As a member of the Dutch liberal party the VVD who was studying in the UK during the last election, I was pleased that the Lib Dems formed a coalition with the Conservatives. Yet I feel that a strategy that distinguishes the party from Labour is just as important as one that distinguishes the Lib Dems from the Tories.
Instead of stressing coalition differences, the Lib Dems have the opportunity to show that they are a true alternative to Labour. The Lib Dems should stress that, unlike Labour, they protect ordinary workers by deregulating the labour market, and do not tend to just burden the unionised workforce with extra regulation. Labour unions do not represent all workers (only 26% of all salaried workers are union members (OECD)), nor do they represent the unemployed. Yet the Labour Party is likely to tend to this minority’s needs.
In the private sector, where 80% of the workforce works, just 16% of the wages are agreed collectively. These unions, despite being relatively small, have a huge amount of political power, not only because they fund Labour, but also though their election of the party’s leader, Ed Miliband. This power means that Labour is more likely to back the labour union member, rather than the majority of the workforce outside the unions.
This can have a devastating effect on the protection of workers outside the labour unions. Many of the workers outside the labour unions are paying for public sector pensions though general taxation. Additionally, many unemployed are not allowed to take the place of unionised workers who are striking.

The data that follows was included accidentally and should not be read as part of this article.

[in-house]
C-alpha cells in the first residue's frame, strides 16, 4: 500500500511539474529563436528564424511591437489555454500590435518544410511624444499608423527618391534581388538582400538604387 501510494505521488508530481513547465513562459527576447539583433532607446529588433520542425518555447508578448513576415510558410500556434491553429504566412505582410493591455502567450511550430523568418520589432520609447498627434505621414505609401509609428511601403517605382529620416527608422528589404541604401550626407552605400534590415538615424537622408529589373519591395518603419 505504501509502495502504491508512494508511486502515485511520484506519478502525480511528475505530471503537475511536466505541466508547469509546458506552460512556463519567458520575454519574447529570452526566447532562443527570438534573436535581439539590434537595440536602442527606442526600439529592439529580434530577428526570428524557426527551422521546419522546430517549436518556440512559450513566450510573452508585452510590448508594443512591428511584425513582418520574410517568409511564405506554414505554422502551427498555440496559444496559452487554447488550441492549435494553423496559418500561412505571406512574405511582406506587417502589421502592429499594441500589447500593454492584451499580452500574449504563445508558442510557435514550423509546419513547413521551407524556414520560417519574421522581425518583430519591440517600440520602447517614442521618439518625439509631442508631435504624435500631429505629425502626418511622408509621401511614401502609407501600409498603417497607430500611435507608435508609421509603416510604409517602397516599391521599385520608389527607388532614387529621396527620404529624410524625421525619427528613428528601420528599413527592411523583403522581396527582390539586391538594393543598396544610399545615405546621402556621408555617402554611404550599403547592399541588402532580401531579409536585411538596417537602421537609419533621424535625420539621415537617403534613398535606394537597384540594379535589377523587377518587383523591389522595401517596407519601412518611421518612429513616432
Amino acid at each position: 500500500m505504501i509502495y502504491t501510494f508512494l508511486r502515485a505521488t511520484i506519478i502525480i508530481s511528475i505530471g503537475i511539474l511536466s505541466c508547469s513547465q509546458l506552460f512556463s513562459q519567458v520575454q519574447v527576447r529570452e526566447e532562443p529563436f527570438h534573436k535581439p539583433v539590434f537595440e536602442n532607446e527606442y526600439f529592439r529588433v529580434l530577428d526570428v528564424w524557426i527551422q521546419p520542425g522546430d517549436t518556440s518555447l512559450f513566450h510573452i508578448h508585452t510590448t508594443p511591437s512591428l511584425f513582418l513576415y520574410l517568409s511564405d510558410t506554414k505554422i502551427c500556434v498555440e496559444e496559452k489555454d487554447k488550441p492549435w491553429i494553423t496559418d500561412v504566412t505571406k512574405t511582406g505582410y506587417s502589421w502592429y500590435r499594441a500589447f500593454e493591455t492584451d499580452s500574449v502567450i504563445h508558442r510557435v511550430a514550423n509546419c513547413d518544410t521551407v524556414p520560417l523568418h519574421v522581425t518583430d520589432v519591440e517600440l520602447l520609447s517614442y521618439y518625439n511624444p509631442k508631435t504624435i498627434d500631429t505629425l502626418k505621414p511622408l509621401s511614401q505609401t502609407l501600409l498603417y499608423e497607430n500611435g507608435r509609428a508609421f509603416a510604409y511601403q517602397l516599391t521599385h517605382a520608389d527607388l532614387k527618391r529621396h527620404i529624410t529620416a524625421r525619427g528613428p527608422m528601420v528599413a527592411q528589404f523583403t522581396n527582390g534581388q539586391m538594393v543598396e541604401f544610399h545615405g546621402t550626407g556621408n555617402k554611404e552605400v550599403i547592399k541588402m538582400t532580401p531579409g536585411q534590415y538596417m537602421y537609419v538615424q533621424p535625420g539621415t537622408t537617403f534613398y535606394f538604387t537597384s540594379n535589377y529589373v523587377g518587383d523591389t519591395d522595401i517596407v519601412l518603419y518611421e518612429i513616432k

Most devastatingly, unions are generally in favour of both immigration controls and red-tape, which hamper entrepreneurship, job-turnover, innovation and growth. Growth and innovation bring new jobs outside the unions’ control at the expense of old unionised jobs.
Collective bargaining, and other employment protections makes it expensive to get rid of workers. This not only slows the innovation process which is critical for growth, but again makes jobs more expensive as the entrepreneur takes the possible future cost of firing a worker into account. The entrepreneur will have an incentive to innovate in such a way to avoid these firing cost. This means that shops may choose self-sevice-check-out systems at supermarkets instead of employing more young workers.
To protect the liberties of the ordinary citizens, to allow ordinary workers to be innovative, entrepreneurial, and free from ridiculous regulation, the Liberal Democrats must make sure that they are the party protecting ordinary workers. The Lib Dems should emphasize the fact that the Labour Party is no more than a Labour Union creating a welfare state for union workers at the expense of ordinary workers and society at large.
* Henry Gruijters is a member of the Dutch liberal party, the People’s Party for Freedom and Democracy (VVD).